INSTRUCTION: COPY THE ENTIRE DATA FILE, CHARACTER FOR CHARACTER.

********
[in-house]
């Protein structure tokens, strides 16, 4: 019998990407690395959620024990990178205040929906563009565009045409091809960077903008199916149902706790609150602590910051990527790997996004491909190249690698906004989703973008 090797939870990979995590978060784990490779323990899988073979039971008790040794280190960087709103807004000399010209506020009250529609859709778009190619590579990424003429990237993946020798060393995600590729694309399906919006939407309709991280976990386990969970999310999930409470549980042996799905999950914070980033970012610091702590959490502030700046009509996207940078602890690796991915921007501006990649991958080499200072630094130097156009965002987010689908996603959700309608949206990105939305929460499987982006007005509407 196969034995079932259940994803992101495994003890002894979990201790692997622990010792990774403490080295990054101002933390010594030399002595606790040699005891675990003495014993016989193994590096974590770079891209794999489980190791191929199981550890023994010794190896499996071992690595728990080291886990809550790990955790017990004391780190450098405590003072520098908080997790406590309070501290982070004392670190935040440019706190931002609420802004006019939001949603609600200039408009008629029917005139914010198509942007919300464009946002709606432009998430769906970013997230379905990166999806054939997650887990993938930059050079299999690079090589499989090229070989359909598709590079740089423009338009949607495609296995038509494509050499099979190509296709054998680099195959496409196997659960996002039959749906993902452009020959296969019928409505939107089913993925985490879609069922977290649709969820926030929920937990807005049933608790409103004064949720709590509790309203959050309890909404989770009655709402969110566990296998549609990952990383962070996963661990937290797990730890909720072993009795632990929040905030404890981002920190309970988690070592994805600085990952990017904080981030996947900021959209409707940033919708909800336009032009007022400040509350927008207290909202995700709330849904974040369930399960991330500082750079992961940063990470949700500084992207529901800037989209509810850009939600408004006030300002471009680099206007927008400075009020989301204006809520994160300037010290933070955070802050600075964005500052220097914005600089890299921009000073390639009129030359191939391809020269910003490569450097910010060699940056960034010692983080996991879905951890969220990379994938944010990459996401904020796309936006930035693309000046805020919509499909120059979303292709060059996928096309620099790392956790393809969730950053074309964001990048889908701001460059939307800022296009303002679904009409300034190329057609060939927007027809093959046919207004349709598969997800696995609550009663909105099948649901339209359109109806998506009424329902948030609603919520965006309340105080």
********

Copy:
[in-house]
């Protein structure tokens, strides 16, 4: 019998990407690395959620024990990178205040929906563009565009045409091809960077903008199916149902706790609150602590910051990527790997996004491909190249690698906004989703973008 090797939870990979995590978060784990490779323990899988073979039971008790040794280190960087709103807004000399010209506020009250529609859709778009190619590579990424003429990237993946020798060393995600590729694309399906919006939407309709991280976990386990969970999310999930409470549980042996799905999950914070980033970012610091702590959490502030700046009509996207940078602890690796991915921007501006990649991958080499200072630094130097156009965002987010689908996603959700309608949206990105939305929460499987982006007005509407 196969034995079932259940994803992101495994003890002894979990201790692997622990010792990774403490080295990054101002933390010594030399002595606790040699005891675990003495014993016989193994590096974590770079891209794999489980190791191929199981550890023994010794190896499996071992690595728990080291886990809550790990955790017990004391780190450098405590003072520098908080997790406590309070501290982070004392670190935040440019706190931002609420802004006019939001949603609600200039408009008629029917005139914010198509942007919300464009946002709606432009998430769906970013997230379905990166999806054939997650887990993938930059050079299999690079090589499989090229070989359909598709590079740089423009338009949607495609296995038509494509050499099979190509296709054998680099195959496409196997659960996002039959749906993902452009020959296969019928409505939107089913993925985490879609069922977290649709969820926030929920937990807005049933608790409103004064949720709590509790309203959050309890909404989770009655709402969110566990296998549609990952990383962070996963661990937290797990730890909720072993009795632990929040905030404890981002920190309970988690070592994805600085990952990017904080981030996947900021959209409707940033919708909800336009032009007022400040509350927008207290909202995700709330849904974040369930399960991330500082750079992961940063990470949700500084992207529901800037989209509810850009939600408004006030300002471009680099206007927008400075009020989301204006809520994160300037010290933070955070802050600075964005500052220097914005600089890299921009000073390639009129030359191939391809020269910003490569450097910010060699940056960034010692983080996991879905951890969220990379994938944010990459996401904020796309936006930035693309000046805020919509499909120059979303292709060059996928096309620099790392956790393809969730950053074309964001990048889908701001460059939307800022296009303002679904009409300034190329057609060939927007027809093959046919207004349709598969997800696995609550009663909105099948649901339209359109109806998506009424329902948030609603919520965006309340105080």